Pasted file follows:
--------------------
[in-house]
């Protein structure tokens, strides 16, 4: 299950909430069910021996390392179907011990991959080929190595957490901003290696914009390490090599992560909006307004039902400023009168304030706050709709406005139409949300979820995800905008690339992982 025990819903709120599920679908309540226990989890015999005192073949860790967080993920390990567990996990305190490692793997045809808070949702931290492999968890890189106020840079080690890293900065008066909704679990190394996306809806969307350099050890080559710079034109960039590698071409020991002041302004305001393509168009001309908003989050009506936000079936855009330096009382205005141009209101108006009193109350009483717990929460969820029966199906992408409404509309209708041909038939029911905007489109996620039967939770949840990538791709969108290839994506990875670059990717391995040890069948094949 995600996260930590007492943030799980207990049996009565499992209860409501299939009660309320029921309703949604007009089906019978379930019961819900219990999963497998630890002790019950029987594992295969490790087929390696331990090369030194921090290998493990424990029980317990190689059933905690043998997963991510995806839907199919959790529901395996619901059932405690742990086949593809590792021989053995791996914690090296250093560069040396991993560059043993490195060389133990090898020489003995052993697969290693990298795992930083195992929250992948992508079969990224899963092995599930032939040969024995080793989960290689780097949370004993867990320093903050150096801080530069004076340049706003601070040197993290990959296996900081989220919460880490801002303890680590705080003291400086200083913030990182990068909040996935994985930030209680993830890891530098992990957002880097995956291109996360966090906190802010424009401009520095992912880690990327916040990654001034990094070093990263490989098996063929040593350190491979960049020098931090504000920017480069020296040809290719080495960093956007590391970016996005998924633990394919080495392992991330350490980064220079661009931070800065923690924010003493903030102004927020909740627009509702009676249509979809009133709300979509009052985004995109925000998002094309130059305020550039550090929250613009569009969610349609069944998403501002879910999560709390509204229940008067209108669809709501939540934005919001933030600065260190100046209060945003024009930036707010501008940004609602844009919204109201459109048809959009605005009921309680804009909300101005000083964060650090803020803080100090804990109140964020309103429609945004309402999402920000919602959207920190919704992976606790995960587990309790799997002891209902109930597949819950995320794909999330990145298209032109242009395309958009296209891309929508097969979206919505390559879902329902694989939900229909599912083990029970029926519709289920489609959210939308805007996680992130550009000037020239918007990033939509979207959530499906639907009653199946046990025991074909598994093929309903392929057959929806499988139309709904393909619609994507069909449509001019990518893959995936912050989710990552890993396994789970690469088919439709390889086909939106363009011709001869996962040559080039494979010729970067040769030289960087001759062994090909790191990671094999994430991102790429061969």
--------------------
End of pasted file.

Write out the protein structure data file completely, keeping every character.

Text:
[in-house]
């Protein structure tokens, strides 16, 4: 299950909430069910021996390392179907011990991959080929190595957490901003290696914009390490090599992560909006307004039902400023009168304030706050709709406005139409949300979820995800905008690339992982 025990819903709120599920679908309540226990989890015999005192073949860790967080993920390990567990996990305190490692793997045809808070949702931290492999968890890189106020840079080690890293900065008066909704679990190394996306809806969307350099050890080559710079034109960039590698071409020991002041302004305001393509168009001309908003989050009506936000079936855009330096009382205005141009209101108006009193109350009483717990929460969820029966199906992408409404509309209708041909038939029911905007489109996620039967939770949840990538791709969108290839994506990875670059990717391995040890069948094949 995600996260930590007492943030799980207990049996009565499992209860409501299939009660309320029921309703949604007009089906019978379930019961819900219990999963497998630890002790019950029987594992295969490790087929390696331990090369030194921090290998493990424990029980317990190689059933905690043998997963991510995806839907199919959790529901395996619901059932405690742990086949593809590792021989053995791996914690090296250093560069040396991993560059043993490195060389133990090898020489003995052993697969290693990298795992930083195992929250992948992508079969990224899963092995599930032939040969024995080793989960290689780097949370004993867990320093903050150096801080530069004076340049706003601070040197993290990959296996900081989220919460880490801002303890680590705080003291400086200083913030990182990068909040996935994985930030209680993830890891530098992990957002880097995956291109996360966090906190802010424009401009520095992912880690990327916040990654001034990094070093990263490989098996063929040593350190491979960049020098931090504000920017480069020296040809290719080495960093956007590391970016996005998924633990394919080495392992991330350490980064220079661009931070800065923690924010003493903030102004927020909740627009509702009676249509979809009133709300979509009052985004995109925000998002094309130059305020550039550090929250613009569009969610349609069944998403501002879910999560709390509204229940008067209108669809709501939540934005919001933030600065260190100046209060945003024009930036707010501008940004609602844009919204109201459109048809959009605005009921309680804009909300101005000083964060650090803020803080100090804990109140964020309103429609945004309402999402920000919602959207920190919704992976606790995960587990309790799997002891209902109930597949819950995320794909999330990145298209032109242009395309958009296209891309929508097969979206919505390559879902329902694989939900229909599912083990029970029926519709289920489609959210939308805007996680992130550009000037020239918007990033939509979207959530499906639907009653199946046990025991074909598994093929309903392929057959929806499988139309709904393909619609994507069909449509001019990518893959995936912050989710990552890993396994789970690469088919439709390889086909939106363009011709001869996962040559080039494979010729970067040769030289960087001759062994090909790191990671094999994430991102790429061969």